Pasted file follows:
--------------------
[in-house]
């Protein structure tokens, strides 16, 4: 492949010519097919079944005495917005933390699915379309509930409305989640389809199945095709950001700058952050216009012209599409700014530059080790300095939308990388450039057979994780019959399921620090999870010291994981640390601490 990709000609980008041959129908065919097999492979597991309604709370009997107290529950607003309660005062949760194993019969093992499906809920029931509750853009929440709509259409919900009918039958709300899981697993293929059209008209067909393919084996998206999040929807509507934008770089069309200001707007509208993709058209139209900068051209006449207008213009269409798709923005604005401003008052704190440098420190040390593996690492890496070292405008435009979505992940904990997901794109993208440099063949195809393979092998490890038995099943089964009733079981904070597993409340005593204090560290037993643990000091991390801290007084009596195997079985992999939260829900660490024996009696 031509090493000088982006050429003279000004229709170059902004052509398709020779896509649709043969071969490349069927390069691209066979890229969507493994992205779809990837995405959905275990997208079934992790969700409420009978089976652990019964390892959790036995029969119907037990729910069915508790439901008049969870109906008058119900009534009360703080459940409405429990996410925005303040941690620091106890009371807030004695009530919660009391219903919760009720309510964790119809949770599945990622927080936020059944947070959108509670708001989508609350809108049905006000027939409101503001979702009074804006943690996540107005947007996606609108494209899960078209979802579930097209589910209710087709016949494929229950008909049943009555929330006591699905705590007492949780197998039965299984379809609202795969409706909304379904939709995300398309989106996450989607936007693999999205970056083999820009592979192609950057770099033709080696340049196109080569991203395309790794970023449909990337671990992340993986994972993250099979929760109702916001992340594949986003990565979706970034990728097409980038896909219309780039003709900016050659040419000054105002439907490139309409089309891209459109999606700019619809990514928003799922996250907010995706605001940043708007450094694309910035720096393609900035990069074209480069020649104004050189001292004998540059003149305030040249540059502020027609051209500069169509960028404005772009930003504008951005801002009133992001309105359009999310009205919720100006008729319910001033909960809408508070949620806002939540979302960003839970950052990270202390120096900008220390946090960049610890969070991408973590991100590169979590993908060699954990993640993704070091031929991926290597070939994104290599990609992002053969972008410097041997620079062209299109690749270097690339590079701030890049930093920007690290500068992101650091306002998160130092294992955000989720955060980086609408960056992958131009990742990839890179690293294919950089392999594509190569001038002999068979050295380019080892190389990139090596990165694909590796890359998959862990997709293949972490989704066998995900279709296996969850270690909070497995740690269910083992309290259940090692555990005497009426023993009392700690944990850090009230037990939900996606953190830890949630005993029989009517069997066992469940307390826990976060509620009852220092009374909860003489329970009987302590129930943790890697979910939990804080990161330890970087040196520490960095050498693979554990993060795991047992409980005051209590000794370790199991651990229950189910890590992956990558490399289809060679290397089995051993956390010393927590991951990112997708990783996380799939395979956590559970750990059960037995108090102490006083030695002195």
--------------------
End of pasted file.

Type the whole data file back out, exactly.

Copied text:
[in-house]
């Protein structure tokens, strides 16, 4: 492949010519097919079944005495917005933390699915379309509930409305989640389809199945095709950001700058952050216009012209599409700014530059080790300095939308990388450039057979994780019959399921620090999870010291994981640390601490 990709000609980008041959129908065919097999492979597991309604709370009997107290529950607003309660005062949760194993019969093992499906809920029931509750853009929440709509259409919900009918039958709300899981697993293929059209008209067909393919084996998206999040929807509507934008770089069309200001707007509208993709058209139209900068051209006449207008213009269409798709923005604005401003008052704190440098420190040390593996690492890496070292405008435009979505992940904990997901794109993208440099063949195809393979092998490890038995099943089964009733079981904070597993409340005593204090560290037993643990000091991390801290007084009596195997079985992999939260829900660490024996009696 031509090493000088982006050429003279000004229709170059902004052509398709020779896509649709043969071969490349069927390069691209066979890229969507493994992205779809990837995405959905275990997208079934992790969700409420009978089976652990019964390892959790036995029969119907037990729910069915508790439901008049969870109906008058119900009534009360703080459940409405429990996410925005303040941690620091106890009371807030004695009530919660009391219903919760009720309510964790119809949770599945990622927080936020059944947070959108509670708001989508609350809108049905006000027939409101503001979702009074804006943690996540107005947007996606609108494209899960078209979802579930097209589910209710087709016949494929229950008909049943009555929330006591699905705590007492949780197998039965299984379809609202795969409706909304379904939709995300398309989106996450989607936007693999999205970056083999820009592979192609950057770099033709080696340049196109080569991203395309790794970023449909990337671990992340993986994972993250099979929760109702916001992340594949986003990565979706970034990728097409980038896909219309780039003709900016050659040419000054105002439907490139309409089309891209459109999606700019619809990514928003799922996250907010995706605001940043708007450094694309910035720096393609900035990069074209480069020649104004050189001292004998540059003149305030040249540059502020027609051209500069169509960028404005772009930003504008951005801002009133992001309105359009999310009205919720100006008729319910001033909960809408508070949620806002939540979302960003839970950052990270202390120096900008220390946090960049610890969070991408973590991100590169979590993908060699954990993640993704070091031929991926290597070939994104290599990609992002053969972008410097041997620079062209299109690749270097690339590079701030890049930093920007690290500068992101650091306002998160130092294992955000989720955060980086609408960056992958131009990742990839890179690293294919950089392999594509190569001038002999068979050295380019080892190389990139090596990165694909590796890359998959862990997709293949972490989704066998995900279709296996969850270690909070497995740690269910083992309290259940090692555990005497009426023993009392700690944990850090009230037990939900996606953190830890949630005993029989009517069997066992469940307390826990976060509620009852220092009374909860003489329970009987302590129930943790890697979910939990804080990161330890970087040196520490960095050498693979554990993060795991047992409980005051209590000794370790199991651990229950189910890590992956990558490399289809060679290397089995051993956390010393927590991951990112997708990783996380799939395979956590559970750990059960037995108090102490006083030695002195």